Noneconomic damages are those losses and harms that are not easily susceptible to calculation. Often generically referred to as “pain and suffering,” they include so much more. These damages are subjective, and depend on the life experiences of the judge or jurors.
Types Of Noneconomic Damages
In Maryland, juries are typically given an instruction about the noneconomic damages that they can include in their verdict:
The “Noneconomic Damages” sustained in the past and reasonably probable to be sustained in the future. All damages which you may find for pain, suffering, inconvenience, physical impairment, disfigurement, loss of consortium, or other nonpecuniary injury are “Noneconomic Damages.”
A description of these damages may be helpful:
- Pain and Suffering: used to describe physical discomfort and distress, as well as mental and emotional trauma
- Inconvenience: causing a disruption to one’s schedule or out of one’s way (for example, having to attend doctor’s appointments)
- Physical Impairment: limitations on physical abilities, whether permanent or temporary (for example, inability to walk without crutches)
- Disfigurement: changed appearance or deformity (often used for burns, scars and other obvious wounds)
- Loss of Consortium: fellowship of husband and wife, including material services, society, guidance, companionship and sexual relations
Limits On Noneconomic Damages
Unlike economic damages like property damage, medical expenses and lost wages, noneconomic damages are limited in Maryland by a cap. The cap applicable depends on the year of injury and the type of case. Medical malpractice cases have a cap different from other types of personal injury (including automobile accident cases). Additionally, wrongful death cases have higher cap.
For automobile accident cases, the cap for injuries between October 1, 2012 and September 30, 2013 is $770,000.00 for the claim by the injured person (regardless of whether he lived), and $1,155,000.00 for wrongful death claims with two or more beneficiaries.
This means that (for this time period), $770,000 is the most a victim of an automobile accident can recover, no matter how horrific his injuries are. If the injuries eventually cause his death, the most his estate and beneficiaries can recover (assuming two or more beneficiaries) is a total of $1,925,000.
The individual cap increases by $15,000.00 every year, and the wrongful death cap is calculated by multiplying the individual cap by 1.5.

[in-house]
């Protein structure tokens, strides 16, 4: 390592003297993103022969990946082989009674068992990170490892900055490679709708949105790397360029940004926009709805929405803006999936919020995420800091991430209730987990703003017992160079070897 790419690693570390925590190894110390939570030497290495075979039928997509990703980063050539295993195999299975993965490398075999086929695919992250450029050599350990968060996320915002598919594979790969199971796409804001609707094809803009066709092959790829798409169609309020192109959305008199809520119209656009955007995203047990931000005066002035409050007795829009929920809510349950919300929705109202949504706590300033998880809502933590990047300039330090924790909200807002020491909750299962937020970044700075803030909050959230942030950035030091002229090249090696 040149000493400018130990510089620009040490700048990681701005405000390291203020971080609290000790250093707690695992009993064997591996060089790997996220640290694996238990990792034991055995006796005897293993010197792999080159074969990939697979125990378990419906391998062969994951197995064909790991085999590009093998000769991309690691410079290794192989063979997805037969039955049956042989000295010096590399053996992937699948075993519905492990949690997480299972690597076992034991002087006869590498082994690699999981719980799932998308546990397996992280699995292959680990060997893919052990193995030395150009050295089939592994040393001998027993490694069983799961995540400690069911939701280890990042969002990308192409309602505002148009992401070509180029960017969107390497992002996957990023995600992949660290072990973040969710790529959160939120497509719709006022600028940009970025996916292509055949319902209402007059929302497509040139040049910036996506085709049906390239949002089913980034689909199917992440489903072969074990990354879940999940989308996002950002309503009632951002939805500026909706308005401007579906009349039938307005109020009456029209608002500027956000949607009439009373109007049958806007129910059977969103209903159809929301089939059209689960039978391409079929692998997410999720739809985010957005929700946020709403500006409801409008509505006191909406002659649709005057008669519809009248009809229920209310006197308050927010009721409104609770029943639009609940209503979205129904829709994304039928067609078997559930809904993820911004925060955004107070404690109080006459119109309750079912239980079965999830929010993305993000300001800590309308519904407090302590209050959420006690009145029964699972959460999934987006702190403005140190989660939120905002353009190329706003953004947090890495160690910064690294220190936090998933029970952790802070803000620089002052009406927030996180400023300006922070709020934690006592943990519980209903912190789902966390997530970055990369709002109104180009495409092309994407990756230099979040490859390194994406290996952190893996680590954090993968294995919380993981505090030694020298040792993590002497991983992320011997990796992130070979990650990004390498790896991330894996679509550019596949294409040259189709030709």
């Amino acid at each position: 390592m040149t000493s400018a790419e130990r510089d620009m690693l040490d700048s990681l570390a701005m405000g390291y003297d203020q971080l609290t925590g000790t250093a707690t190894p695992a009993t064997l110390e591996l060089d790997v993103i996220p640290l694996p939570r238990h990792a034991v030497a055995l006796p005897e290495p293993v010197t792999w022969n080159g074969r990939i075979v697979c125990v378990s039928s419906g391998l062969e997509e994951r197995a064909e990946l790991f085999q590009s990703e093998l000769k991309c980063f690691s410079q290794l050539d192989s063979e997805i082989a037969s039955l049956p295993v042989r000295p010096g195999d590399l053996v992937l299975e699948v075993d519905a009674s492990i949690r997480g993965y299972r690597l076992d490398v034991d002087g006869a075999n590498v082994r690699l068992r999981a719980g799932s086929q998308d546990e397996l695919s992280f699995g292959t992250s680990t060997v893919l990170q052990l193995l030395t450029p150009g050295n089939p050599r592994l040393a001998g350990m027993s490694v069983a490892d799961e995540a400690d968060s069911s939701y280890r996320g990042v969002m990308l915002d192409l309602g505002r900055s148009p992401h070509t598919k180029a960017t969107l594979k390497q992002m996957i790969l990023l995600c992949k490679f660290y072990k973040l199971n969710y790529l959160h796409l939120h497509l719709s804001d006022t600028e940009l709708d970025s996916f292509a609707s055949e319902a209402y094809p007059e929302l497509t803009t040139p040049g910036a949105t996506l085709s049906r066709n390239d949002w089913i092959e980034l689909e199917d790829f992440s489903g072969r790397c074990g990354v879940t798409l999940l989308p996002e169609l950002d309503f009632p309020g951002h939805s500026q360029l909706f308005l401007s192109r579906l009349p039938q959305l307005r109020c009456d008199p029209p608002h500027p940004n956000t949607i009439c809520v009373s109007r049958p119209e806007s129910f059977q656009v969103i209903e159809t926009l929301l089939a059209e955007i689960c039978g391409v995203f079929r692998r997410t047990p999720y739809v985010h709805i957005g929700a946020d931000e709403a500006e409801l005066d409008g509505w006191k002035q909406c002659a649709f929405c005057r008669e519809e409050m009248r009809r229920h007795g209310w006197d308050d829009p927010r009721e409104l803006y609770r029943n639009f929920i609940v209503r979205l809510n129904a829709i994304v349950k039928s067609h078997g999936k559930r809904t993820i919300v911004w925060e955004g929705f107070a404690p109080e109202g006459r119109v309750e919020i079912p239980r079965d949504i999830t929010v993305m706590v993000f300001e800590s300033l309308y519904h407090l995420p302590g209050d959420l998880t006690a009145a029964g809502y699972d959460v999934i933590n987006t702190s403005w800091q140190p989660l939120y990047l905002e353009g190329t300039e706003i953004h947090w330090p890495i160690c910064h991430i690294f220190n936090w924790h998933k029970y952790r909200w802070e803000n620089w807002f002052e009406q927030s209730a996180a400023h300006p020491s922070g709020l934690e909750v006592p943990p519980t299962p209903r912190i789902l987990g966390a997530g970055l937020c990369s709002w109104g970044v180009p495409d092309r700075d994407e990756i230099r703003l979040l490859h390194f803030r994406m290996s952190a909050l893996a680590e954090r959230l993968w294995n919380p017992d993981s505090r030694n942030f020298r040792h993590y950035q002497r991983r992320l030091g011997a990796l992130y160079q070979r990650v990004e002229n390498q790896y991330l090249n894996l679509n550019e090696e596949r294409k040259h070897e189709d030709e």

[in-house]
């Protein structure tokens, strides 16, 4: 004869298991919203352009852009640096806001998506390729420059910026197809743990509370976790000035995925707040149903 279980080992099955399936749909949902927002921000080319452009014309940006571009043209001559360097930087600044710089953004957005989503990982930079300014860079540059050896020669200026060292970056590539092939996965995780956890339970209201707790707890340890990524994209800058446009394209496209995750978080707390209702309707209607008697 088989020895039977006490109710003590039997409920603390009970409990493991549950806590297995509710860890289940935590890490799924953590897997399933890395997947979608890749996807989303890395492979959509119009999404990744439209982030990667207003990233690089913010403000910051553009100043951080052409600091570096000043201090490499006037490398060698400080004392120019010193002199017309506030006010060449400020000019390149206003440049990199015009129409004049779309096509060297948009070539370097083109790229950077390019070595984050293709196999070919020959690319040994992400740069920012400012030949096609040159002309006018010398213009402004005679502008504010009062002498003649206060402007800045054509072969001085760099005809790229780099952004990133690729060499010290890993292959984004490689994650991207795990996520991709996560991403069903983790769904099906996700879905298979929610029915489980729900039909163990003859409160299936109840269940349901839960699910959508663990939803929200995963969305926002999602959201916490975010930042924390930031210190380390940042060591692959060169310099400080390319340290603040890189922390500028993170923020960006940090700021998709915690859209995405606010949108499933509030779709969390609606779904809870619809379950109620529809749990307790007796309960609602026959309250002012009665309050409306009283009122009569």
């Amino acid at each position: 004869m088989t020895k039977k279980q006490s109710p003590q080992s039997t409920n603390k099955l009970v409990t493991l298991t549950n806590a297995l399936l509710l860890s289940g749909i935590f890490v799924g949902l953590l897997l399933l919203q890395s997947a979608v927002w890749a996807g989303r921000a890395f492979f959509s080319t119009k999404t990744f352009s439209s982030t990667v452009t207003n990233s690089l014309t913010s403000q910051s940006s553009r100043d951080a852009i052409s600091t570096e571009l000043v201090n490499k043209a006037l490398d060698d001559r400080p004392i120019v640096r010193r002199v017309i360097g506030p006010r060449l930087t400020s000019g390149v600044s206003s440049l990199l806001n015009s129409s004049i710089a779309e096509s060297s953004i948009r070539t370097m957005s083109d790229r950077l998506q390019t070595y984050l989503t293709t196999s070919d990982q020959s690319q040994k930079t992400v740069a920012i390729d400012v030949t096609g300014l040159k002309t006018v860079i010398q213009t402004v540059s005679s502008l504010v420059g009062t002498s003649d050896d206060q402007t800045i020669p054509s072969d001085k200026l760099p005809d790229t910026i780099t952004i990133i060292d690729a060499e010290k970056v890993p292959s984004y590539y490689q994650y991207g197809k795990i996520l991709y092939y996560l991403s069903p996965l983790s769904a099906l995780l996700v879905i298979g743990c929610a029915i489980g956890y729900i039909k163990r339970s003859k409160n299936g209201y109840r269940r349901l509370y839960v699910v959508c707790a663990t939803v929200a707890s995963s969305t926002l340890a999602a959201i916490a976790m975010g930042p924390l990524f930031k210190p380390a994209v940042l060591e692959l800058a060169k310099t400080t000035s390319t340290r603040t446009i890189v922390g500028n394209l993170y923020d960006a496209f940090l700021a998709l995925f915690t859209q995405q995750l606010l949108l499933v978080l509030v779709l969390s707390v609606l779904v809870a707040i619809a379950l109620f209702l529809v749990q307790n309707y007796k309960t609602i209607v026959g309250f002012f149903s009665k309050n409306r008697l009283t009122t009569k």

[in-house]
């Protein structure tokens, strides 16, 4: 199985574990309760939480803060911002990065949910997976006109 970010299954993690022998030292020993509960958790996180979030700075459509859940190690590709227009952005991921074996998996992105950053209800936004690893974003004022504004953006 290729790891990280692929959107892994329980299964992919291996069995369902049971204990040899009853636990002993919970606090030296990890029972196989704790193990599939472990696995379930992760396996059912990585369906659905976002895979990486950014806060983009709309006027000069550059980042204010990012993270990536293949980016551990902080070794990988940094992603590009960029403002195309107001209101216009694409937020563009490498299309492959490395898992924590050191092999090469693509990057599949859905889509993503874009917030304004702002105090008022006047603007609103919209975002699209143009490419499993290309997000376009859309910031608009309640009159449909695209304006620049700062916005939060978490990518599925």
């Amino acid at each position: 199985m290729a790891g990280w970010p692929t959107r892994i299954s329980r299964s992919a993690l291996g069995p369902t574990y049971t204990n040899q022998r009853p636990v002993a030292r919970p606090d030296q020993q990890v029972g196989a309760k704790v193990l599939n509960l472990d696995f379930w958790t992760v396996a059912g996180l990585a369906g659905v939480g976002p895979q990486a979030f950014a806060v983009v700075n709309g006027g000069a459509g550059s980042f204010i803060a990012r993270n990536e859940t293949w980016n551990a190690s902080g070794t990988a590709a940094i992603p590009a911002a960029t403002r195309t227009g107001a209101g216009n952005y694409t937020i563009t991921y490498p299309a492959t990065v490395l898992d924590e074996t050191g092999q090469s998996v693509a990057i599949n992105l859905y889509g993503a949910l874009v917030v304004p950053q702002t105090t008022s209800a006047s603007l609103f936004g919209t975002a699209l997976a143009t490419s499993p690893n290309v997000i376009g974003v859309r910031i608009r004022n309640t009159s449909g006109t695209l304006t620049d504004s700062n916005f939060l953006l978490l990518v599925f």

Increasing Settlements And Verdicts With Noneconomic Damages
Every automobile accident is a story, and every victim of an accident has his or her own unique story. Unless the accident and its aftermath were clearly horrible, it can be difficult to convince an insurance adjuster about the value of a victim’s noneconomic damages claim. A clear demand letter is vital, and the lawyer must truly understand what his client has been through.
In most cases, if a Maryland automobile accident victim has particularly high noneconomic damages (and if the insurance available is high enough), it is best to file a lawsuit and allow the defense attorney to take the victim’s deposition. The insurance adjuster may show up to the deposition, or he may watch it if it was recorded. At the very least, the defense attorney will talk to the adjuster about his impressions of the victim. Those impressions, if the victim testified well, can have a significant impact on the settlement and trial values of the case.
At trial, there is one more thing that good lawyers will do to increase the value of the noneconomic damages verdict. It is often difficult for victims to talk about themselves and what they have gone through—both because it can be too personal, and because they are afraid of being perceived as weak or as a complainer. It is important for someone close to the victim, a friend, family member or employer, to testify on his behalf. That will help the judge or jury to truly understand the victim’s ordeal.
One final note—at trial, juries do not typically know about the noneconomic damages cap. The news frequently reports on high verdicts “awarded” by juries, but it often fails to note that, under Maryland law, those verdicts are routinely knocked down by the judge after the jury is dismissed.